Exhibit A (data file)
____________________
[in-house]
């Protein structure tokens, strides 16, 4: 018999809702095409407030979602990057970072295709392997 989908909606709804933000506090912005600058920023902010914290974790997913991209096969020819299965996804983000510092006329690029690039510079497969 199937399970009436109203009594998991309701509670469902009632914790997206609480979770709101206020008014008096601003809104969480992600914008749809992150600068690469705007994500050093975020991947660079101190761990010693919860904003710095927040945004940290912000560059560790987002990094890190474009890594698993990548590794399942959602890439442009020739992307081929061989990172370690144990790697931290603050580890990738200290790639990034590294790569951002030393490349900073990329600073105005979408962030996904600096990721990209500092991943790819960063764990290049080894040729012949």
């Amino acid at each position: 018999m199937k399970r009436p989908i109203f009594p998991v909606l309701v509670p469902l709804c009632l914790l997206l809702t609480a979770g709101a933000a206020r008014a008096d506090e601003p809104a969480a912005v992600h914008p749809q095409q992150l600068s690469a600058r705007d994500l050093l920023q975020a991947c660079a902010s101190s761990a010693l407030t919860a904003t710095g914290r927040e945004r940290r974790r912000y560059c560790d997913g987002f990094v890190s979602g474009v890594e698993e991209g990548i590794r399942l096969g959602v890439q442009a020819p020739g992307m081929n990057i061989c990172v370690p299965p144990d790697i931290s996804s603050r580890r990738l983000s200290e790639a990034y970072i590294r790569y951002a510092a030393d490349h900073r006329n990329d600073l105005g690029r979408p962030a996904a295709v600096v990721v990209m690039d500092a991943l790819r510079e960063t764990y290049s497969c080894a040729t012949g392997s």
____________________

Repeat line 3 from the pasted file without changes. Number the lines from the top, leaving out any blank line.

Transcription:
């Amino acid at each position: 018999m199937k399970r009436p989908i109203f009594p998991v909606l309701v509670p469902l709804c009632l914790l997206l809702t609480a979770g709101a933000a206020r008014a008096d506090e601003p809104a969480a912005v992600h914008p749809q095409q992150l600068s690469a600058r705007d994500l050093l920023q975020a991947c660079a902010s101190s761990a010693l407030t919860a904003t710095g914290r927040e945004r940290r974790r912000y560059c560790d997913g987002f990094v890190s979602g474009v890594e698993e991209g990548i590794r399942l096969g959602v890439q442009a020819p020739g992307m081929n990057i061989c990172v370690p299965p144990d790697i931290s996804s603050r580890r990738l983000s200290e790639a990034y970072i590294r790569y951002a510092a030393d490349h900073r006329n990329d600073l105005g690029r979408p962030a996904a295709v600096v990721v990209m690039d500092a991943l790819r510079e960063t764990y290049s497969c080894a040729t012949g392997s």